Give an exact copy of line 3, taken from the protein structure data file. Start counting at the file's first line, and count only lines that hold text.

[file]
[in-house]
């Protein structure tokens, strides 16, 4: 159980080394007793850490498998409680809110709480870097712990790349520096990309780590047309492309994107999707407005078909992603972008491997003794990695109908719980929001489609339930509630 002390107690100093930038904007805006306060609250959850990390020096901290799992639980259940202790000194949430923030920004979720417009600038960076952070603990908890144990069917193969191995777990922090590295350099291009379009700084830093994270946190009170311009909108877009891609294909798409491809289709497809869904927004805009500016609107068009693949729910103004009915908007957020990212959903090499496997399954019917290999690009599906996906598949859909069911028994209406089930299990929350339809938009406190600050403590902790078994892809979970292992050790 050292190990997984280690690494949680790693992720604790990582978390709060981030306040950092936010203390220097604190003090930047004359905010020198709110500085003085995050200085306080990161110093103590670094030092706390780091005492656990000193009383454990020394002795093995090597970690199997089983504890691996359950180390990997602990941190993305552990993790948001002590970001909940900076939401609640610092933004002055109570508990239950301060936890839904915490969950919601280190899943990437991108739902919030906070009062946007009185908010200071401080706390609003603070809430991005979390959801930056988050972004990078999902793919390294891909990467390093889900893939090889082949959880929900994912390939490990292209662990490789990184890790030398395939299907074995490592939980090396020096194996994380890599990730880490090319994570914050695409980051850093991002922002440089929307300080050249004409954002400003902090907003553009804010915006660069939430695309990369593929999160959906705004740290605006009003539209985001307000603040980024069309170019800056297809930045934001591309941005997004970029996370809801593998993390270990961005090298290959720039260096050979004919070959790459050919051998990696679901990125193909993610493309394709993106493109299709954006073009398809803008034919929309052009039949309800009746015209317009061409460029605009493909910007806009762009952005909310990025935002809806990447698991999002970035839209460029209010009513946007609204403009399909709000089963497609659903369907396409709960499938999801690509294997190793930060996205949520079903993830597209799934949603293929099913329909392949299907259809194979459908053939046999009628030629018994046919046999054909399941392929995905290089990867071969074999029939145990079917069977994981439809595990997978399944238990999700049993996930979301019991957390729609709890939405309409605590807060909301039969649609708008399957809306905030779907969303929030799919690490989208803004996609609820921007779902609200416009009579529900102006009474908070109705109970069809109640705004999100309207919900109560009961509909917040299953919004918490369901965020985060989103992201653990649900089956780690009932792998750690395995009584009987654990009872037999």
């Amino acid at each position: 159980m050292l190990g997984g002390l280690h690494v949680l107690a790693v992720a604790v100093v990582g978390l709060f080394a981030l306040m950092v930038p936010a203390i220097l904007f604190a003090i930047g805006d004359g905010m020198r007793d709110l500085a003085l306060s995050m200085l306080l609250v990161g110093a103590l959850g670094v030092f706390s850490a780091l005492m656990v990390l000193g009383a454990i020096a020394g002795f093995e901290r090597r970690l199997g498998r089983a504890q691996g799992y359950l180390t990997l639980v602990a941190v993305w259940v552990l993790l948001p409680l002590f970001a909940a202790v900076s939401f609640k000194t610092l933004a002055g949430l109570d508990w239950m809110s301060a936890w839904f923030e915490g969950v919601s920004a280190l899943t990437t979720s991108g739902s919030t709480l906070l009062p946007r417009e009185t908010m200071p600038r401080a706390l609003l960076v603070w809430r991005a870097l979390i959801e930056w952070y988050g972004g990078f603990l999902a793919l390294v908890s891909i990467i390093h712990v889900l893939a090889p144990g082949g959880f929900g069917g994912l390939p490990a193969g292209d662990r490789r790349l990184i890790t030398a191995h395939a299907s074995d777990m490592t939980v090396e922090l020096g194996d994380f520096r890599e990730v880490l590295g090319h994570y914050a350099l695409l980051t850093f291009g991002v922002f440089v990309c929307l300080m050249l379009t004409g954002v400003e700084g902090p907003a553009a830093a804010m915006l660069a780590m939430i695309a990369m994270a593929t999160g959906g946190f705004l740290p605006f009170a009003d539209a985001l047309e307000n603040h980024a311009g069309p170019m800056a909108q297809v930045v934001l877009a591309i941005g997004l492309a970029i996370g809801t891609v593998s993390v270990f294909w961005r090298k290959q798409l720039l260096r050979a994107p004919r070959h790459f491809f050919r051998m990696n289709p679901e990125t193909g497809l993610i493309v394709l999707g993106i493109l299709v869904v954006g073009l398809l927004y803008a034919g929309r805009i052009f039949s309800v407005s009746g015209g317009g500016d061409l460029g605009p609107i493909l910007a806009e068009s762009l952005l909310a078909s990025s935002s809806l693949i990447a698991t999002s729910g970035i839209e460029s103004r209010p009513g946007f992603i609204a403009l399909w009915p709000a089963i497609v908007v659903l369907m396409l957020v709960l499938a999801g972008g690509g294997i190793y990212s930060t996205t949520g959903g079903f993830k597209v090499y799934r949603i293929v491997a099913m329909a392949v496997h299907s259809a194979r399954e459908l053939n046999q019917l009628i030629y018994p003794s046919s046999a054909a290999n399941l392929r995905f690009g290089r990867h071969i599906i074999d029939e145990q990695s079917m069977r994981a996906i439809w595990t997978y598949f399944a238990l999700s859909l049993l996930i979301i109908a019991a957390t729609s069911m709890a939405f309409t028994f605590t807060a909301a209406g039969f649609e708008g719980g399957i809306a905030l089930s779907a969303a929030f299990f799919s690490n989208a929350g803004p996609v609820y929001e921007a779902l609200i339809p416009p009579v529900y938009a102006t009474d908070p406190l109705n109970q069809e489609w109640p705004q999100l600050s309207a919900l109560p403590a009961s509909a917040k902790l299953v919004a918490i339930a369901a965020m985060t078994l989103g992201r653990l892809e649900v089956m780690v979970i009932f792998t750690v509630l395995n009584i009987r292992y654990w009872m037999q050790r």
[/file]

């Amino acid at each position: 159980m050292l190990g997984g002390l280690h690494v949680l107690a790693v992720a604790v100093v990582g978390l709060f080394a981030l306040m950092v930038p936010a203390i220097l904007f604190a003090i930047g805006d004359g905010m020198r007793d709110l500085a003085l306060s995050m200085l306080l609250v990161g110093a103590l959850g670094v030092f706390s850490a780091l005492m656990v990390l000193g009383a454990i020096a020394g002795f093995e901290r090597r970690l199997g498998r089983a504890q691996g799992y359950l180390t990997l639980v602990a941190v993305w259940v552990l993790l948001p409680l002590f970001a909940a202790v900076s939401f609640k000194t610092l933004a002055g949430l109570d508990w239950m809110s301060a936890w839904f923030e915490g969950v919601s920004a280190l899943t990437t979720s991108g739902s919030t709480l906070l009062p946007r417009e009185t908010m200071p600038r401080a706390l609003l960076v603070w809430r991005a870097l979390i959801e930056w952070y988050g972004g990078f603990l999902a793919l390294v908890s891909i990467i390093h712990v889900l893939a090889p144990g082949g959880f929900g069917g994912l390939p490990a193969g292209d662990r490789r790349l990184i890790t030398a191995h395939a299907s074995d777990m490592t939980v090396e922090l020096g194996d994380f520096r890599e990730v880490l590295g090319h994570y914050a350099l695409l980051t850093f291009g991002v922002f440089v990309c929307l300080m050249l379009t004409g954002v400003e700084g902090p907003a553009a830093a804010m915006l660069a780590m939430i695309a990369m994270a593929t999160g959906g946190f705004l740290p605006f009170a009003d539209a985001l047309e307000n603040h980024a311009g069309p170019m800056a909108q297809v930045v934001l877009a591309i941005g997004l492309a970029i996370g809801t891609v593998s993390v270990f294909w961005r090298k290959q798409l720039l260096r050979a994107p004919r070959h790459f491809f050919r051998m990696n289709p679901e990125t193909g497809l993610i493309v394709l999707g993106i493109l299709v869904v954006g073009l398809l927004y803008a034919g929309r805009i052009f039949s309800v407005s009746g015209g317009g500016d061409l460029g605009p609107i493909l910007a806009e068009s762009l952005l909310a078909s990025s935002s809806l693949i990447a698991t999002s729910g970035i839209e460029s103004r209010p009513g946007f992603i609204a403009l399909w009915p709000a089963i497609v908007v659903l369907m396409l957020v709960l499938a999801g972008g690509g294997i190793y990212s930060t996205t949520g959903g079903f993830k597209v090499y799934r949603i293929v491997a099913m329909a392949v496997h299907s259809a194979r399954e459908l053939n046999q019917l009628i030629y018994p003794s046919s046999a054909a290999n399941l392929r995905f690009g290089r990867h071969i599906i074999d029939e145990q990695s079917m069977r994981a996906i439809w595990t997978y598949f399944a238990l999700s859909l049993l996930i979301i109908a019991a957390t729609s069911m709890a939405f309409t028994f605590t807060a909301a209406g039969f649609e708008g719980g399957i809306a905030l089930s779907a969303a929030f299990f799919s690490n989208a929350g803004p996609v609820y929001e921007a779902l609200i339809p416009p009579v529900y938009a102006t009474d908070p406190l109705n109970q069809e489609w109640p705004q999100l600050s309207a919900l109560p403590a009961s509909a917040k902790l299953v919004a918490i339930a369901a965020m985060t078994l989103g992201r653990l892809e649900v089956m780690v979970i009932f792998t750690v509630l395995n009584i009987r292992y654990w009872m037999q050790r």